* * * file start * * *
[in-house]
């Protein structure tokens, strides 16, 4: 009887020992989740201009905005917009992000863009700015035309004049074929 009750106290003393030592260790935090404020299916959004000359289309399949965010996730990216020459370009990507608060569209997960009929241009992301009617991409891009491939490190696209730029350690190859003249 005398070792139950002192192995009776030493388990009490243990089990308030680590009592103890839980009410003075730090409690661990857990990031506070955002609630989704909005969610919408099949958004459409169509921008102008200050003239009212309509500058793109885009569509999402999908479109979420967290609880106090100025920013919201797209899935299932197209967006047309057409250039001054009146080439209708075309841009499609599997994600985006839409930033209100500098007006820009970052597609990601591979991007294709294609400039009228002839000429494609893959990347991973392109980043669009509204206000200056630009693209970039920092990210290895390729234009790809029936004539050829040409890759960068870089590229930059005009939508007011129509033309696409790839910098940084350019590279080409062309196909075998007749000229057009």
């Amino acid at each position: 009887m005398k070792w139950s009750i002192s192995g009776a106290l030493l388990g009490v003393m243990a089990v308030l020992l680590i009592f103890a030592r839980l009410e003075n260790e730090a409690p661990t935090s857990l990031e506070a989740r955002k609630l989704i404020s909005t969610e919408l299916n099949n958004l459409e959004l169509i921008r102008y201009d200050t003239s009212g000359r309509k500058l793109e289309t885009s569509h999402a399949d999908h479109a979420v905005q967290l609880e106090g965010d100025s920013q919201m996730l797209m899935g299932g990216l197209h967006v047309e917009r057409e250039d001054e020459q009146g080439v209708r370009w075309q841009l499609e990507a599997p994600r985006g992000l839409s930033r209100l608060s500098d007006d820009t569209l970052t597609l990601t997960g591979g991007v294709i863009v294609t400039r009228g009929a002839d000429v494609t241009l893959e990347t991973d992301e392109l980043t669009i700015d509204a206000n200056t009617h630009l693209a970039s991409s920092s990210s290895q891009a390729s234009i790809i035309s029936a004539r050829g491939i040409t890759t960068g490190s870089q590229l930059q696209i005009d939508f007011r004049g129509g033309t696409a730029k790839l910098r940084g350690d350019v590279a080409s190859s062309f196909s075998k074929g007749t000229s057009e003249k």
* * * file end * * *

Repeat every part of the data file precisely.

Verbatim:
[in-house]
């Protein structure tokens, strides 16, 4: 009887020992989740201009905005917009992000863009700015035309004049074929 009750106290003393030592260790935090404020299916959004000359289309399949965010996730990216020459370009990507608060569209997960009929241009992301009617991409891009491939490190696209730029350690190859003249 005398070792139950002192192995009776030493388990009490243990089990308030680590009592103890839980009410003075730090409690661990857990990031506070955002609630989704909005969610919408099949958004459409169509921008102008200050003239009212309509500058793109885009569509999402999908479109979420967290609880106090100025920013919201797209899935299932197209967006047309057409250039001054009146080439209708075309841009499609599997994600985006839409930033209100500098007006820009970052597609990601591979991007294709294609400039009228002839000429494609893959990347991973392109980043669009509204206000200056630009693209970039920092990210290895390729234009790809029936004539050829040409890759960068870089590229930059005009939508007011129509033309696409790839910098940084350019590279080409062309196909075998007749000229057009």
């Amino acid at each position: 009887m005398k070792w139950s009750i002192s192995g009776a106290l030493l388990g009490v003393m243990a089990v308030l020992l680590i009592f103890a030592r839980l009410e003075n260790e730090a409690p661990t935090s857990l990031e506070a989740r955002k609630l989704i404020s909005t969610e919408l299916n099949n958004l459409e959004l169509i921008r102008y201009d200050t003239s009212g000359r309509k500058l793109e289309t885009s569509h999402a399949d999908h479109a979420v905005q967290l609880e106090g965010d100025s920013q919201m996730l797209m899935g299932g990216l197209h967006v047309e917009r057409e250039d001054e020459q009146g080439v209708r370009w075309q841009l499609e990507a599997p994600r985006g992000l839409s930033r209100l608060s500098d007006d820009t569209l970052t597609l990601t997960g591979g991007v294709i863009v294609t400039r009228g009929a002839d000429v494609t241009l893959e990347t991973d992301e392109l980043t669009i700015d509204a206000n200056t009617h630009l693209a970039s991409s920092s990210s290895q891009a390729s234009i790809i035309s029936a004539r050829g491939i040409t890759t960068g490190s870089q590229l930059q696209i005009d939508f007011r004049g129509g033309t696409a730029k790839l910098r940084g350690d350019v590279a080409s190859s062309f196909s075998k074929g007749t000229s057009e003249k």